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Changing a Name

April 18, 2010

Filed under: additive manufacturing — Terry Wohlers @ 08:29

Old habits die slowly. Case in point: Transitioning to the term “additive manufacturing.” That’s now the official name of what some refer to as rapid prototyping, freeform fabrication, and a host of other names. Additive manufacturing (AM) is the official name …. according to who? ASTM International F42 Committee on Additive Manufacturing Technologies. The group put a lot of thought into it, first selecting AM as the favorite for the name of the committee. It then carefully defined it. The term was not my first choice, but I made the decision to accept, use, and encourage others to use the term, which was decided by consensus—a standards-making process that ASTM has refined over the past 100 years. I decided that if scores of professionals across four continents can agree on it, the term should hold weight and be taken seriously.

Defining AM required input, changes, constructive argument, more changes, etc., etc. Eventually, the members of F42 voted on and approved the following:

Additive manufacturing (AM), n—process of joining materials
to make objects from 3D model data, usually layer upon layer,
as opposed to subtractive manufacturing methodologies.
Synonyms: additive fabrication, additive processes, additive
techniques, additive layer manufacturing, layer manufacturing,
and freeform fabrication.

The definition includes all applications of the technology, including the making of models, patterns, and prototypes for form, fit, and function; mold, die, fixture, and assembly tooling; and custom and limited-edition products, replacement parts, and short-run and series production. Rapid prototyping is the most popular application of AM technology, but it is only one of many.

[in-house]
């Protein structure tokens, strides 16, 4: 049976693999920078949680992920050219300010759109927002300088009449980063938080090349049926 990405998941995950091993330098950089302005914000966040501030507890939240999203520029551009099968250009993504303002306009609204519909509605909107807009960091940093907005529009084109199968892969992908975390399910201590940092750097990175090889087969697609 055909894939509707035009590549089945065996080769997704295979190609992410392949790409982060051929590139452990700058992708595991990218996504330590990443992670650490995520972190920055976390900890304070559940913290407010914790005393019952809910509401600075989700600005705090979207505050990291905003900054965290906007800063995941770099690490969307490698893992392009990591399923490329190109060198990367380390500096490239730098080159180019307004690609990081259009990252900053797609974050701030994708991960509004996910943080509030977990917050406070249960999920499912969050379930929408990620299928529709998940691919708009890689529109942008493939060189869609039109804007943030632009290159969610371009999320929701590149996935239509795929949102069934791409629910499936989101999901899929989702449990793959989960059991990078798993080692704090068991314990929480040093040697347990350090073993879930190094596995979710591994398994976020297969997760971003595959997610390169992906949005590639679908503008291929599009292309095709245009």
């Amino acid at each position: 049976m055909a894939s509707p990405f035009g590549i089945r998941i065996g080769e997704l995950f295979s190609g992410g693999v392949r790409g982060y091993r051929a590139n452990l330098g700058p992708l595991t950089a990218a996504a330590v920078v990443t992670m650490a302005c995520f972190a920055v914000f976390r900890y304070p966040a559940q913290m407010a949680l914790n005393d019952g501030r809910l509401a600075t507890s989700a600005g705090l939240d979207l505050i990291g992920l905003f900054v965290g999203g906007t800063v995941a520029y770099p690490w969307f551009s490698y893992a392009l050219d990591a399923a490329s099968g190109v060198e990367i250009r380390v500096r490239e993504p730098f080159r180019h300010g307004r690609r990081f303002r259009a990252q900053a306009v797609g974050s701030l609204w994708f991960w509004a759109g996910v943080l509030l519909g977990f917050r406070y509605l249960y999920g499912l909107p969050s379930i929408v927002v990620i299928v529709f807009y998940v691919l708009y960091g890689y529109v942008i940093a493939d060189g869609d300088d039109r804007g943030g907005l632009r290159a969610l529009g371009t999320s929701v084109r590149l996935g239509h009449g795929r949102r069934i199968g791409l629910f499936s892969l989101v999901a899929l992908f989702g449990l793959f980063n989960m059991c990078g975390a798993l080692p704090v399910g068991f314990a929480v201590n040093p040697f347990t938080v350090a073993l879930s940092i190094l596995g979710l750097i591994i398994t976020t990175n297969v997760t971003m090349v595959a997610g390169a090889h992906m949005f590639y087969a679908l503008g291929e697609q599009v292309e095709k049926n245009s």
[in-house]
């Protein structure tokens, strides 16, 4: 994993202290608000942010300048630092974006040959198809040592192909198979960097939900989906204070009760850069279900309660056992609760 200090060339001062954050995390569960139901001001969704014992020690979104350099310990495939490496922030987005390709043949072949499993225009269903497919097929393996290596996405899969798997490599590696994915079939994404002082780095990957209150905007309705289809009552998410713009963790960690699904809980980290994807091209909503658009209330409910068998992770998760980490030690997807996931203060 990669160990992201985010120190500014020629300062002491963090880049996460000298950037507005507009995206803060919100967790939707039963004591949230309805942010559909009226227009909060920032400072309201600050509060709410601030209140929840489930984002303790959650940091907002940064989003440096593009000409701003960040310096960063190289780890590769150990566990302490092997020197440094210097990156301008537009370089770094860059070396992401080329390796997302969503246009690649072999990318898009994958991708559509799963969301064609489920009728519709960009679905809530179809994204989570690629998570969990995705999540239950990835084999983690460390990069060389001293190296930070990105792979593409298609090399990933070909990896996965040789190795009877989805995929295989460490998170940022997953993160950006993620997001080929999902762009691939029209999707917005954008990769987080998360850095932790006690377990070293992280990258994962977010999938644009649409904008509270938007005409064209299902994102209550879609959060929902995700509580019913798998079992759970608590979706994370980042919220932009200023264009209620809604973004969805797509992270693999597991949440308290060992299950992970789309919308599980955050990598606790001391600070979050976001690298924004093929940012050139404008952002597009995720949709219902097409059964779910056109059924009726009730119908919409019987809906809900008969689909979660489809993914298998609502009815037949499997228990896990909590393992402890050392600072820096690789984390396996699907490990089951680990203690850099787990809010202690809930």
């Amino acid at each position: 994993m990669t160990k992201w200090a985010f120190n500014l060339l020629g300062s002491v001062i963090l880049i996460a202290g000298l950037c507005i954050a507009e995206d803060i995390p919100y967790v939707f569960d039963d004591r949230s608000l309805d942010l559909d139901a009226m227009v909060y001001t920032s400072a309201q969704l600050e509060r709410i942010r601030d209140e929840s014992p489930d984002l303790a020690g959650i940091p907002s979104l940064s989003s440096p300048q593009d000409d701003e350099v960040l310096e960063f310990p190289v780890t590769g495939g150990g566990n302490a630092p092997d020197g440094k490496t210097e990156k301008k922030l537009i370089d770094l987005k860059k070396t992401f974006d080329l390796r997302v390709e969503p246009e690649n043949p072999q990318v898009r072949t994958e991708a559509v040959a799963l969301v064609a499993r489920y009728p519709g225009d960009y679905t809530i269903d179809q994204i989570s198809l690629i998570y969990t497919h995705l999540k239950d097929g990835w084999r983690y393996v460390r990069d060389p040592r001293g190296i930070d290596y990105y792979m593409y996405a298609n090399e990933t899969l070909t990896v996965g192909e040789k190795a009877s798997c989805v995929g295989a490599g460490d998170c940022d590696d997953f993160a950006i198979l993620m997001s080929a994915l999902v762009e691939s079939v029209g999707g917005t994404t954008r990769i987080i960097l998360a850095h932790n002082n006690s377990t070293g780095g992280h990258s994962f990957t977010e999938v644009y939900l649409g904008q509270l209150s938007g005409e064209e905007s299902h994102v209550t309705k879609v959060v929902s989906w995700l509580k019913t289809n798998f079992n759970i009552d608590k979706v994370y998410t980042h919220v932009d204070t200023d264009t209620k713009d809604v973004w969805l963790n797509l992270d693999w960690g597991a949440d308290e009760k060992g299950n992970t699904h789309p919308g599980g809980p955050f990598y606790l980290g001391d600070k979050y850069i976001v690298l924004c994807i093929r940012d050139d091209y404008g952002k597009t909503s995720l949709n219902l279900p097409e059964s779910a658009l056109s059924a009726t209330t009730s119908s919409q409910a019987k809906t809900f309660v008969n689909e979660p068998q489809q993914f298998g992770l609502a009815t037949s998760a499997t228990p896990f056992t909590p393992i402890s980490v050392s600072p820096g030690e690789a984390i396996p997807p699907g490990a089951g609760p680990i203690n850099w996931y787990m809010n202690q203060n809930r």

I hope you can be a part of this change. If you’re uncertain, ask, “Do I want to be a part of the past or a part of the future?” Someone once said that the use of “rapid prototyping” as the generic term is so “1990s,” which is true. Join the 21st century and also consider joining the ASTM F42 standards effort. The group has identified, defined, and approved 28 AM-related terms, but this is only a start. If terminology is not your thing, consider getting involved in one of the other F42 activities. They include the development of standards around test methods, processes, materials, and design (including data/file formats). Retire old habits and help advance the additive manufacturing industry to a new level.

3D Printer from HP

April 4, 2010

Filed under: additive manufacturing — Terry Wohlers @ 07:24

In January, it was announced that Stratasys would manufacture a 3D printer for Hewlett-Packard, a product that would carry the HP brand. The announcement got a lot of attention because few large, well-known companies have entered this business. HP will initially target mechanical designers in France, Germany, Italy, Spain, and the UK with the new product. If the roll-out goes well, HP expects to sell the product in other countries.

For many years, industry observers have considered the idea of a large document printer company getting into the 3D printer business. As developed as some additive manufacturing (AM) companies have become, none touch the name recognition or the marketing force of HP, a $114 billion conglomerate.

Will HP’s involvement help grow the market and industry? It certainly should. The company has reach that’s beyond anything else in the AM industry. Will the partnership be successful? I believe there’s a good chance of success, but there’s no guarantee, especially in these uncertain times. It’s difficult to know what might be ahead for any company, large or small.

In March 2001, Xerox Engineering Systems, a subsidiary of Xerox Corp., announced that it had formed a partnership with Z Corp. to promote and sell Z Corp.’s 3D printers in the U.S. One month later, Z Corp. reported that Xerox employees had completed training in the Chicago and Detroit areas and “all systems were go.” A short time later, changes in Xerox upper management caused the deal to unravel.